Israel bows to U.S. demand for Palestinian state in 2004

Special to World
Monday, December 22, 2003

JERUSALEM Israel has accepted a U.S. demand for a Palestinian state in the entire Gaza Strip and most of the West Bank in 2004.

Israeli officials said Prime Minister Ariel Sharon relayed his agreement in a series of talks with the Bush administration over the implementation of the so-called roadmap, an internationally-sponsored plan that envisioned an interim Palestinian state by the end of 2003 and an entity with permanent borders in 2005. They said Sharon has accepted a U.S. proposal for an interim Palestinian state in 2004 regardless of Palestinian Authority agreement to end the more than three-year-old war and dismantle Palestinian insurgency groups.

"This security line will not be a permanent border of the state of Israel," Sharon said in a televised address on Thursday. "But until the implementation of the roadmap will be renewed, the military will be spread along this line. Settlements which will be replaced are such, that in any possible pattern for future and final agreement, they will not be included in the territory of the state of Israel."

The Israeli plan would be launched in April 2004, the officials said. They said this would enable the Bush administration to press the PA to end insurgency violence and facilitate Israeli withdrawal.

By July 2004, officials said, the United States would prepare for the establishment of a Palestinian state in the entire Gaza Strip and most of the West Bank. Israel has pledged its willingness to agree to additional territorial concessions in any final status negotiations with the Palestinians.

"The proposal for an interim Palestinian state in 2004 was the key U.S. demand from Israel and was seen by Washington as a measure of our strategic relationship," an aide to Sharon said. "Sharon hasn't defined the boundaries of the interim state, but thinks that if the Palestinians end their attacks on Israel they could get more territory."

The Israeli pledge called for an evacuation of all Israeli communities in the Gaza Strip and from large portions of theWest Bank, officials said.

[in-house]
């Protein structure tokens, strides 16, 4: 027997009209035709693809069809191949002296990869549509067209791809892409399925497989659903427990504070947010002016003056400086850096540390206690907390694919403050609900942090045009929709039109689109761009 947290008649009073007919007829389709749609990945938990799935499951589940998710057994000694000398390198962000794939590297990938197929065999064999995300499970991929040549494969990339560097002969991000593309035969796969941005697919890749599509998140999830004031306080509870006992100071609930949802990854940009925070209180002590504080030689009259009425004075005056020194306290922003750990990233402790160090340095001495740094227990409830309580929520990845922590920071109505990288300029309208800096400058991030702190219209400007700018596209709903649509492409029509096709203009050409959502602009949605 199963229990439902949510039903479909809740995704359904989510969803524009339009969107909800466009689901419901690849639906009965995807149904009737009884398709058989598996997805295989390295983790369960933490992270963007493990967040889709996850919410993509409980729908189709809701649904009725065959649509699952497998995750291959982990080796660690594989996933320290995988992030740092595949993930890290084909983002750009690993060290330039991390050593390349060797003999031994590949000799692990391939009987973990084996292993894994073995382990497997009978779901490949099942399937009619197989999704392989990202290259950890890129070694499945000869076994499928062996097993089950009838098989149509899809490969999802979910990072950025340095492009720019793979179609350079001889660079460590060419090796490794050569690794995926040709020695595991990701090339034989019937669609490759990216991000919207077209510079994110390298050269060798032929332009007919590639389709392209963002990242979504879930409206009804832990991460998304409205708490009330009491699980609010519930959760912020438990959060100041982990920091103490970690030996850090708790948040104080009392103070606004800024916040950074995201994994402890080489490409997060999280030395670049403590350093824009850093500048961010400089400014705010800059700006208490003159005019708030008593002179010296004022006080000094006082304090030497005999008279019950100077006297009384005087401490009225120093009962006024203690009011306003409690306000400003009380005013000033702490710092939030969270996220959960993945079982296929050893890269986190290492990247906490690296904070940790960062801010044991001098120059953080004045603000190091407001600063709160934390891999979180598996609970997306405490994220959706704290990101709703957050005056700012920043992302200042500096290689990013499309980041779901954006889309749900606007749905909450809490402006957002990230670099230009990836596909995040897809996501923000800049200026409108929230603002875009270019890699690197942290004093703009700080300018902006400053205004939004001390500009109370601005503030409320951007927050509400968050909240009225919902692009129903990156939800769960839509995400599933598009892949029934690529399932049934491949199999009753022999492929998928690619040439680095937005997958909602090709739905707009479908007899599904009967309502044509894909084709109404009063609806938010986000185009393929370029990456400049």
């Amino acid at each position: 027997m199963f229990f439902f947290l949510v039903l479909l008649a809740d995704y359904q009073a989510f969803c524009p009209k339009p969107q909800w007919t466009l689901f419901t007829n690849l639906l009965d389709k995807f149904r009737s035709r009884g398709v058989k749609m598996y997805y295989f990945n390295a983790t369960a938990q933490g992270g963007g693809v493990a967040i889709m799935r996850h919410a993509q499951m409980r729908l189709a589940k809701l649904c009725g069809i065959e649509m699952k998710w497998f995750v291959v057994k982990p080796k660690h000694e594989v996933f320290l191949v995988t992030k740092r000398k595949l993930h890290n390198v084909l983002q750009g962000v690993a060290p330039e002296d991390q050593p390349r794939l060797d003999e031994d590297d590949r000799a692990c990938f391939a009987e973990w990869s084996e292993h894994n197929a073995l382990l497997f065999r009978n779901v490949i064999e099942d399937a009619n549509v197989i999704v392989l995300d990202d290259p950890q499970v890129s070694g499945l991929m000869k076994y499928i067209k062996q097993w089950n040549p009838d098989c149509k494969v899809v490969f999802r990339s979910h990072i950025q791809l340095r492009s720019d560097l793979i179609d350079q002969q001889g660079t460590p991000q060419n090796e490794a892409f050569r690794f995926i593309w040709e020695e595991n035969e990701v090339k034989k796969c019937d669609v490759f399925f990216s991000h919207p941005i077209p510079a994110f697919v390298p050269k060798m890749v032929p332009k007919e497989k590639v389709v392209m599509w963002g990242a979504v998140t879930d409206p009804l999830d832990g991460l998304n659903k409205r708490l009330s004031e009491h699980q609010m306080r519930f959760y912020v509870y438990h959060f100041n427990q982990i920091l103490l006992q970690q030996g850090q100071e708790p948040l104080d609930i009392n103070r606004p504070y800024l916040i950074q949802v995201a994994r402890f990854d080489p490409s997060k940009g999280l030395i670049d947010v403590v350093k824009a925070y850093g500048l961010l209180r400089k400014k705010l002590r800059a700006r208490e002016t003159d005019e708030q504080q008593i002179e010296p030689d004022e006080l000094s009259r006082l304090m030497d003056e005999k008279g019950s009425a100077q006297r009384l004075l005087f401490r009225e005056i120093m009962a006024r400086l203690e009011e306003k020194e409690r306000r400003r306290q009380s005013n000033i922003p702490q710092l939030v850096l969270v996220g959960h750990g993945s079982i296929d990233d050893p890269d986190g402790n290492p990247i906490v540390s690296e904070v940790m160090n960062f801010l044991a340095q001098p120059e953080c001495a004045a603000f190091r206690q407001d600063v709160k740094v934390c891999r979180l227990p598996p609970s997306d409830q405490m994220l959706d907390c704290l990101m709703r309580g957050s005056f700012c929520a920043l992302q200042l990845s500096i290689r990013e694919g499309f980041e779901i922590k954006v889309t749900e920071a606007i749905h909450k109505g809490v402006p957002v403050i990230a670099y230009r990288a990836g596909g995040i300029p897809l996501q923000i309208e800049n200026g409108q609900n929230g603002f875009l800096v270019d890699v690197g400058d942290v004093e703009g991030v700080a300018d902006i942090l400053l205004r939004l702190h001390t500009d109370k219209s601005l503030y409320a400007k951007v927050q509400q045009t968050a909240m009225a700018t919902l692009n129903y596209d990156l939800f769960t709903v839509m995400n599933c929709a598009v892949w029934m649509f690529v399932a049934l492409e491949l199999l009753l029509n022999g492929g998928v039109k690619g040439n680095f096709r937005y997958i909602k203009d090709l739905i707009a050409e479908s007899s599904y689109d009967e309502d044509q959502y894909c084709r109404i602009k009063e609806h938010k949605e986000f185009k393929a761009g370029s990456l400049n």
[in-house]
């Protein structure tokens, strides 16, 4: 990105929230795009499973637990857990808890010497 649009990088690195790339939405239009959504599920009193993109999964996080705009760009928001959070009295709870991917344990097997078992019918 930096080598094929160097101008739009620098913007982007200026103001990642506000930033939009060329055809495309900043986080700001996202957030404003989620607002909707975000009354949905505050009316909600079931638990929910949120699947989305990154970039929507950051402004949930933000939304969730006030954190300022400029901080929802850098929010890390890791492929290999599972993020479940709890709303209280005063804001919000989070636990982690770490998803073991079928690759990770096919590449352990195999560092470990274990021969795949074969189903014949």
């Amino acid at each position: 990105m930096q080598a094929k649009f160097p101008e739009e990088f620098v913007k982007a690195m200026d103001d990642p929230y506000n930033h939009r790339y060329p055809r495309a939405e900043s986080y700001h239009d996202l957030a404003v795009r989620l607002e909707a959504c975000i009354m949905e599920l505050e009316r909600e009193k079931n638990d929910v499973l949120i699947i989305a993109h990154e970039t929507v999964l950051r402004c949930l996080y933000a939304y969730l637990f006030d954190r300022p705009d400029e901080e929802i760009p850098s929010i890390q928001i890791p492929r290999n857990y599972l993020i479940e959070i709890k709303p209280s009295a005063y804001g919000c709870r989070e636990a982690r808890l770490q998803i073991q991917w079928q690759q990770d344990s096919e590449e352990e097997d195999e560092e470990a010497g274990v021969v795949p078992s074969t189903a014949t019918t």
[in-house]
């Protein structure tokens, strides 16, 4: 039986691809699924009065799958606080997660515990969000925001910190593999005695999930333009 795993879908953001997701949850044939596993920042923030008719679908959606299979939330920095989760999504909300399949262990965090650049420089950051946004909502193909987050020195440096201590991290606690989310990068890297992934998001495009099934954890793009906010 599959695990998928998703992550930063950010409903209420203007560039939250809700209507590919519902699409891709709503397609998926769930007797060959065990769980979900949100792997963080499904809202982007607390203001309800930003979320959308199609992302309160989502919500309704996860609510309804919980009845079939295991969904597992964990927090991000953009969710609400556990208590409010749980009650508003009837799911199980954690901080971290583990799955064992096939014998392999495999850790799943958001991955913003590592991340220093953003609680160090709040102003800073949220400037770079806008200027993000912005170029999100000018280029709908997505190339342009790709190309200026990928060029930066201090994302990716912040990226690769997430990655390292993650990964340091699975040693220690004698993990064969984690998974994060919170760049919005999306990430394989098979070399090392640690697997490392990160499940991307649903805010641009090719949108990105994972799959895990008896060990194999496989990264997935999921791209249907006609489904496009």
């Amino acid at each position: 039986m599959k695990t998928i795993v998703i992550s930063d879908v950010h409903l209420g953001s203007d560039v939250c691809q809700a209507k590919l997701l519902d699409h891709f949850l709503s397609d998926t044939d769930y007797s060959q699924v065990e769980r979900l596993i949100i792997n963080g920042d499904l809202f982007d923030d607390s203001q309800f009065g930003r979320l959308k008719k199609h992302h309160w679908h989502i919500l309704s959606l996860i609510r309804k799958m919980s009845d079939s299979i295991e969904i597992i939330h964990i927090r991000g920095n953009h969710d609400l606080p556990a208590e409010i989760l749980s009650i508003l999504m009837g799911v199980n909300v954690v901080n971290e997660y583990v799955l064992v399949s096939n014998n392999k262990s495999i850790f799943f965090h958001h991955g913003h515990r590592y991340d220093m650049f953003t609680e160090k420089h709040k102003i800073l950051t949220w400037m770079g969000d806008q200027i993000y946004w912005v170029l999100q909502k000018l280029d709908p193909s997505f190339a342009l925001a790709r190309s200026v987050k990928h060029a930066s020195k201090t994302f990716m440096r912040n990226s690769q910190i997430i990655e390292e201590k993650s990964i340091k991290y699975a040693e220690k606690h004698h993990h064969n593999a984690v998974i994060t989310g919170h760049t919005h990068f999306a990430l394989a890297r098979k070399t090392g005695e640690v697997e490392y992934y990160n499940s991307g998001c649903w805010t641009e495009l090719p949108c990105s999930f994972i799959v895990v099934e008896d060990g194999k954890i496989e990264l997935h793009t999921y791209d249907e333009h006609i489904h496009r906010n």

Those communities evacuated in the West Bank would be merged into blocs while Israelis removed from the Gaza Strip would be resettled within the pre-1967 Israeli border. They said Sharon has raised the issue of compensation for those Israelis evacuated, but the adminstration has not made any commitments.

Aides said the prime minister, who intends to present a comprehensive plan for evacuation to the administration in January, relayed the main points and some of the text of Thursday's address to the White House. The aides said the speech was meant to assure President George Bush that his vision of a Palestinian state would be realized before U.S. elections in November 2004.

"We will not tell them [United States] of every little thing," Deputy Prime Minister Ehud Olmert said. "We are not small children. But on central things, we will consult with them."

Officials said that for months Sharon had argued that the implementation of the roadmap depended on the end to the Palestinian war and the dismantling of Palestinian insurgency groups, terms outlined by Bush in a speech in June 2002. They said Sharon's position increasingly rankled the White House and State Department, which over the last month began to suggest that the Israeli prime minister was seeking to withdraw his commitment to the roadmap.

Other elements of Sharon's pledge to the United States detailed an Israeli commitment in June 2003 for a ban on construction in the West Bank and Gaza Strip. Officials said Sharon's latest pledge would end construction of new communities or neighborhoods, halt the expropriation of land for construction and suspend economic incentives to reside in the West Bank and Gaza Strip. Unauthorized communities or neighborhoods would be dismantled, officials said.

In Washington, the administration stressed Sharon's pledge that any unilateral withdrawal would not block implementation of the roadmap. A senior administration official said an Israeli unilateral withdrawal could help set the stage for a Palestinian state within the deadline set by the roadmap. The official dismissed Sharon's threats of unilaterally redefining Israel's borders as an attempt to assuage his right-wing supporters.

"Unilateral steps can help the roadmap move forward if they are part of the roadmap and steps under the roadmap," White House spokesman Scott McClellan said.

Israeli officials said the first step in the withdrawal plan would be the evacuation of unauthorized outposts in the West Bank, a key demand of Washington. They said this would take place over the next few weeks and include the dismantling of inhabited Israeli outposts.

The Defense Ministry will also draft a plan to evacuate Israeli communities from the West Bank and Gaza Strip, officials said. They said the evacuation plan would seek to ensure that Israel retains enough of the West Bank to negotiate a permanent settlement with the Palestinians.

"From the moment the prime minister outlines action and timetable, there will be preparations for an operational plan for unilateral withdrawal," Deputy Defense Minister Ze'ev Boim said.

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